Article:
about mark doel

Doel image 01 (1)

I’m a child of Seebohm – I qualified just as those recommendations were being put into practice, so I was ‘generic’, working with the whole community ‘from the cradle to the grave’ in a geographical patch. Apart from spells in Suffolk (where I first found out I wanted to be a social worker), Wigan (head of a day centre) and Philadelphia (a weird, totalitarian regime) all my practice has been in Sheffield, a city I love. Currently I am Emeritus Professor of Social Work at Sheffield Hallam University.

I’ve occupied many spaces – as well as knocking on doors, I’ve supervised students, taught and learned with them in class, been an academic manager (a challenging role made joyous by a wonderful team of people), project manager (again, lots of lovely colleagues) and a researcher. Apart from writing, some of my most fulfilling work is leading training workshops, especially for practice eduactors and groupworkers. I enjoy my international work, particulary in Georgia and eastern Europe and also as Vice President of the International Association of Social Work with Groups (IASWG).

My latest books are Rights and Wrongs in Social Work: Ethical and Practice Dilemmas (Palgrave) and Social Work in 42 Objects (and more). I’m working on a photo-project called Washing Lines of the World with my colleague Jane Ebel; and I enjoy my role as co-Chair of our local annual festival in the Nether Edge district of Sheffield, going ahead this year in the teeth of Covid-19.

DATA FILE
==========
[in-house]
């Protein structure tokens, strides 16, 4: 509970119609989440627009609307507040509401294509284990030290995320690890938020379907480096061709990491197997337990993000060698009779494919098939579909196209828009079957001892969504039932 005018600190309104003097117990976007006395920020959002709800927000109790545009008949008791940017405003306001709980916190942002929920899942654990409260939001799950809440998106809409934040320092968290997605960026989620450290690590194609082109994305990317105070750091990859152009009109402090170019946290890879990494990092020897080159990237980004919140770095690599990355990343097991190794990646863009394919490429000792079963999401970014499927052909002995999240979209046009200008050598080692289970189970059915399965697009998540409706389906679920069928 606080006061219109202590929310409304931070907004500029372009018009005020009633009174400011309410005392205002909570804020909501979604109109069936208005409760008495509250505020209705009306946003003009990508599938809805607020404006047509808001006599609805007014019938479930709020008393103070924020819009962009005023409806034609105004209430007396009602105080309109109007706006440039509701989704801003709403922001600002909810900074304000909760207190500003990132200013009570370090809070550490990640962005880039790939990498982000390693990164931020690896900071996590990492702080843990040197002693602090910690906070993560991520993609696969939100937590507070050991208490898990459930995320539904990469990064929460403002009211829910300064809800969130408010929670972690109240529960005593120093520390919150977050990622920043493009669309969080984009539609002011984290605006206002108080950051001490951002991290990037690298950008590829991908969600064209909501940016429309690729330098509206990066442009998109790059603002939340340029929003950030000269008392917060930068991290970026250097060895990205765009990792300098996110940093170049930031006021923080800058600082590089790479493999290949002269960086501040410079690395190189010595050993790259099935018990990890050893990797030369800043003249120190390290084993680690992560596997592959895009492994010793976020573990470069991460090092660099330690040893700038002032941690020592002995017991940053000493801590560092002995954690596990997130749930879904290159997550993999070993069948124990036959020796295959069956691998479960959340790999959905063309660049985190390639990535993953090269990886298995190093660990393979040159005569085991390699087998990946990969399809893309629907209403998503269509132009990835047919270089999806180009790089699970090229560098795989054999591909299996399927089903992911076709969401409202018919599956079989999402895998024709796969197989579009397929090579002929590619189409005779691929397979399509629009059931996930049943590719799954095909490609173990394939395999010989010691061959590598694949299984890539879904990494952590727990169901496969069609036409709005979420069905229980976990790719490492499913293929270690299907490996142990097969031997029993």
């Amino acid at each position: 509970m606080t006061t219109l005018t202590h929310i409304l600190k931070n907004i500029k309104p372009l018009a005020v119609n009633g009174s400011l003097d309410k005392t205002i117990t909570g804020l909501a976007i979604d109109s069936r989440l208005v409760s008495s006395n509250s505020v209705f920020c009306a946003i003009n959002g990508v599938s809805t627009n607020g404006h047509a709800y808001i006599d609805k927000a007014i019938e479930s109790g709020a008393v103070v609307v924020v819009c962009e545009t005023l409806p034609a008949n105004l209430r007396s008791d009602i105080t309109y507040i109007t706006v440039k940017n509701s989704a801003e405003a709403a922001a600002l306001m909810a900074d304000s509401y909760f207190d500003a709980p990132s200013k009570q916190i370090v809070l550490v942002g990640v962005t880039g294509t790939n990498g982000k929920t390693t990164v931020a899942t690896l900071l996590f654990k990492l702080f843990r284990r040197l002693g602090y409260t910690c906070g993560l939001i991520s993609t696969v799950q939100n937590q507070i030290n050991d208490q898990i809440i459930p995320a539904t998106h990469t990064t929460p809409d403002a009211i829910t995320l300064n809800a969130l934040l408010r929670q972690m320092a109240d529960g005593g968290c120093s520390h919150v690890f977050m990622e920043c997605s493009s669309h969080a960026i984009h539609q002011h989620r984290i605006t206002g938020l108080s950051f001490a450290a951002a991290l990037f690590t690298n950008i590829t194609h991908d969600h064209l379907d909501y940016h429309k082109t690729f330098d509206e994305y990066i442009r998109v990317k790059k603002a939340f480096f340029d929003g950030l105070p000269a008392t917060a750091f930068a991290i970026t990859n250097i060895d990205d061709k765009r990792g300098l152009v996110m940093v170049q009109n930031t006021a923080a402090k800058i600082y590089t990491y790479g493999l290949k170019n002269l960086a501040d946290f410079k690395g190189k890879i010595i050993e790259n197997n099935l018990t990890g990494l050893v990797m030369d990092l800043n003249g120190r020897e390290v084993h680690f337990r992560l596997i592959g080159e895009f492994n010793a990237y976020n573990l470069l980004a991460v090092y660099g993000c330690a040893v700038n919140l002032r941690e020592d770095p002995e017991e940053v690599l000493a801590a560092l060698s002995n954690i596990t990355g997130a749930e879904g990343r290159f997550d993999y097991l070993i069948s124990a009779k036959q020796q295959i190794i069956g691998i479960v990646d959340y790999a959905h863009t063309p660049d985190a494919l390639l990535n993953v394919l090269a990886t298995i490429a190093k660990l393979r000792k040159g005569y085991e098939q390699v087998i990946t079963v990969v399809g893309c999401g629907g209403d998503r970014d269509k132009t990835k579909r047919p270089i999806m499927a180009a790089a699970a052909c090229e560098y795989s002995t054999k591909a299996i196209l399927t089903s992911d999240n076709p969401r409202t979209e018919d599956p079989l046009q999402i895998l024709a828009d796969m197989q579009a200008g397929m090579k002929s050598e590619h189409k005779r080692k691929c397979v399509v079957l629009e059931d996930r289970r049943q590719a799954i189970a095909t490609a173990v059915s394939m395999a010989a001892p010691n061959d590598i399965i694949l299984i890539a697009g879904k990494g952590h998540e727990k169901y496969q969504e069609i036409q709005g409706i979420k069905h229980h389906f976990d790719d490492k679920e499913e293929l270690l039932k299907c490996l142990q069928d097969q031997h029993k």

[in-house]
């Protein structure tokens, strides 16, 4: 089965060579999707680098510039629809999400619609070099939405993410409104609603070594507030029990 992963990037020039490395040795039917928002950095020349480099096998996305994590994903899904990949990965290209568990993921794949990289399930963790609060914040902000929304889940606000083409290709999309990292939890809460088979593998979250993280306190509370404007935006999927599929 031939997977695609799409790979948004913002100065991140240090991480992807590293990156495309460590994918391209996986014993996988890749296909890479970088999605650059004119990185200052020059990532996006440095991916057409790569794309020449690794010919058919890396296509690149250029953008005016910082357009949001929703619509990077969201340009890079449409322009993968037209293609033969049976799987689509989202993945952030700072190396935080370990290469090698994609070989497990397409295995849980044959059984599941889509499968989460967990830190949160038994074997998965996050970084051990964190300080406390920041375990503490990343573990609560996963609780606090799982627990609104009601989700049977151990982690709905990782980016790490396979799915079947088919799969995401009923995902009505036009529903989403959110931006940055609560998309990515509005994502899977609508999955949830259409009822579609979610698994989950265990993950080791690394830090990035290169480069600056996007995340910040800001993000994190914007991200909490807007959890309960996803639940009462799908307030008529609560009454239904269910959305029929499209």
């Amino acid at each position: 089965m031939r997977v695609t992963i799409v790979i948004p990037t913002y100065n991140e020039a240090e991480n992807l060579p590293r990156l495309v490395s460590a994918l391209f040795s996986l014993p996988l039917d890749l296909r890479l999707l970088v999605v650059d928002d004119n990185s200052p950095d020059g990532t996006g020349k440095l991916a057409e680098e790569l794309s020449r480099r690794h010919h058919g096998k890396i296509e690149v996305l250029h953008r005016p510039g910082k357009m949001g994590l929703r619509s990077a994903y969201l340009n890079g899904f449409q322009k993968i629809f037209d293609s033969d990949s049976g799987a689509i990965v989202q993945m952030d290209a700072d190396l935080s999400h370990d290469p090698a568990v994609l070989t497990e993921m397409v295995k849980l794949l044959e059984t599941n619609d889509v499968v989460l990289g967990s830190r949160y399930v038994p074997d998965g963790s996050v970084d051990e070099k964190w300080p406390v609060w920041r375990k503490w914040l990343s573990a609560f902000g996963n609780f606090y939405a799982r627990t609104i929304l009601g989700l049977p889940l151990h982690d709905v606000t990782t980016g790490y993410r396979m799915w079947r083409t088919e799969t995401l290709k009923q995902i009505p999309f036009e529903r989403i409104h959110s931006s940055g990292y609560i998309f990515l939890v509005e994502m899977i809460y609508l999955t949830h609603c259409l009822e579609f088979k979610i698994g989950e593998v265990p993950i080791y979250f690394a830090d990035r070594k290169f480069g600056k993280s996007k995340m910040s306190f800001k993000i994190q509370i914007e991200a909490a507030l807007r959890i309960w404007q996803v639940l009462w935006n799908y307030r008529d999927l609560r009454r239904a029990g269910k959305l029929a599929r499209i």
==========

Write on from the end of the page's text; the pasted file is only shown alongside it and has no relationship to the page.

5 thoughts on “about mark doel”

  1. What a fascinating idea and project! I hope to get my contribution in shortly. I cannot resist an early comment. We are all creatures of our time of course; it does strike me immediately, looking at the contributions so far, that [whatever my own views, and my object won’t represent this] the generation before ours would have already offered various mementoes of Freud, Jung, Anna Freud et al.!


  2. Agreed, Jim! Actually, it would be nice to include a few ‘Freudian’ objects if we can reach out to that earlier generation, but many are no longer with us. Mike Shapton’s ‘Crown’ leapt back to the nineteenth century and the origins of the Probation Service. It’d be good to have more Objects from those early days, too. I was wondering about the US newspaper that had its headline, “Is this the Most Dangerous Woman in America?” and a photograph of Jane Addams, the co-founder of the Chicago Settlement. Wow – can you imagine having such a headline about a contemporary social worker … ? Not going to happen.


  3. Hi Mark,
    I really like this idea, in particular the way in which it can identify ‘markers’ for Social Work practice as it is experienced by Social Workers themselves. Its easy to get lost out there! The Aboriginal people use ‘songlines’ to navigate their way through the vast Australian territory (It’s easy to get lost out there too!) These songlines carry significant spiritual and cultural connections to knowledge, customs, ceremony and Lore. They are markers from the past that guide the present and future. Maybe the 40n objects will lead to social work songlines….


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